A log carrier that lost power and went adrift while leaving New Zealand’s Port of Tauranga Monday has been towed to anchorage in deeper water while it awaits further inspection, local maritime safety authorities said.
The Singapore-flagged Funing was outbound for Lanshan, China when it lost engine power and began drifting amid 30 knot winds and significant swells between Mount Manganui and Matakana Island around 12:30 a.m. local time on Monday.
The 180-meter ship was pushed by the wind and tides and snagged chains holding one of the buoys marking the shipping channel, according to Maritime New Zealand. The tide and currents then pushed the disabled vessel to the other side of the channel, where it stopped near Mount Maunganui.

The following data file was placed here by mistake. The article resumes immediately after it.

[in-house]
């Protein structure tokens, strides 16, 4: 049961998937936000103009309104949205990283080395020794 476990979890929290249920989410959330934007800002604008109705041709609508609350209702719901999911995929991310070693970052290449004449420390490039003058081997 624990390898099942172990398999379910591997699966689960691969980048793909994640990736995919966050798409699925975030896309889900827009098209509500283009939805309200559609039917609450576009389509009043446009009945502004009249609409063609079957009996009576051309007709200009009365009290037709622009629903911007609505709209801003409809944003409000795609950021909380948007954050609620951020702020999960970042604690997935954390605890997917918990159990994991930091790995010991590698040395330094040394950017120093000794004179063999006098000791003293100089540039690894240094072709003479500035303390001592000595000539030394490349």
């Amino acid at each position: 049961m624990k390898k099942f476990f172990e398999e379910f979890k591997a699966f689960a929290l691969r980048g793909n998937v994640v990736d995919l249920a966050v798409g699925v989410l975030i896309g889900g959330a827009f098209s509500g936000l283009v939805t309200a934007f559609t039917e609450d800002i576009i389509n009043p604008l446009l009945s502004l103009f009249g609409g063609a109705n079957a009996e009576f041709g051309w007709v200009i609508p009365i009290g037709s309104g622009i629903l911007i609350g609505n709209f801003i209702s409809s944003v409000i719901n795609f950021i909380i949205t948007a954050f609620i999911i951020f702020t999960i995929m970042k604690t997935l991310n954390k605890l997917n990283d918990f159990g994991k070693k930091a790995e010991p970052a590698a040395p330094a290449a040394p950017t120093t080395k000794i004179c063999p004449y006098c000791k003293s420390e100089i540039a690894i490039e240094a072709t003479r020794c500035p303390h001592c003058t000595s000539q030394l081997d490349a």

There are no reports of pollution from the vessel nor of any injuries to its 20 crew and the two pilots who had been on board at the time of the incident.
Tugs sent to Funing’s assistance Monday were able to tow the vessel to safe anchorage in deeper water where the vessel will remain until its hull, propeller and rudder can be inspected. The two Port of Tauranga pilots have disembarked the vessel, and tug support is no longer required.
Maritime NZ Deputy Director Safety and Response Systems, Nigel Clifford, said it is hoped improving weather and sea conditions will allow divers to inspect the vessel Tuesday poor conditions prevented the inspection from being performed on Monday.
Maritime NZ is investigating the incident, and the Funing will not return to port until authorities give permission.
Vessel traffic had temporarily paused at the Port of Tauranga following the incident, but shipping has since resumed.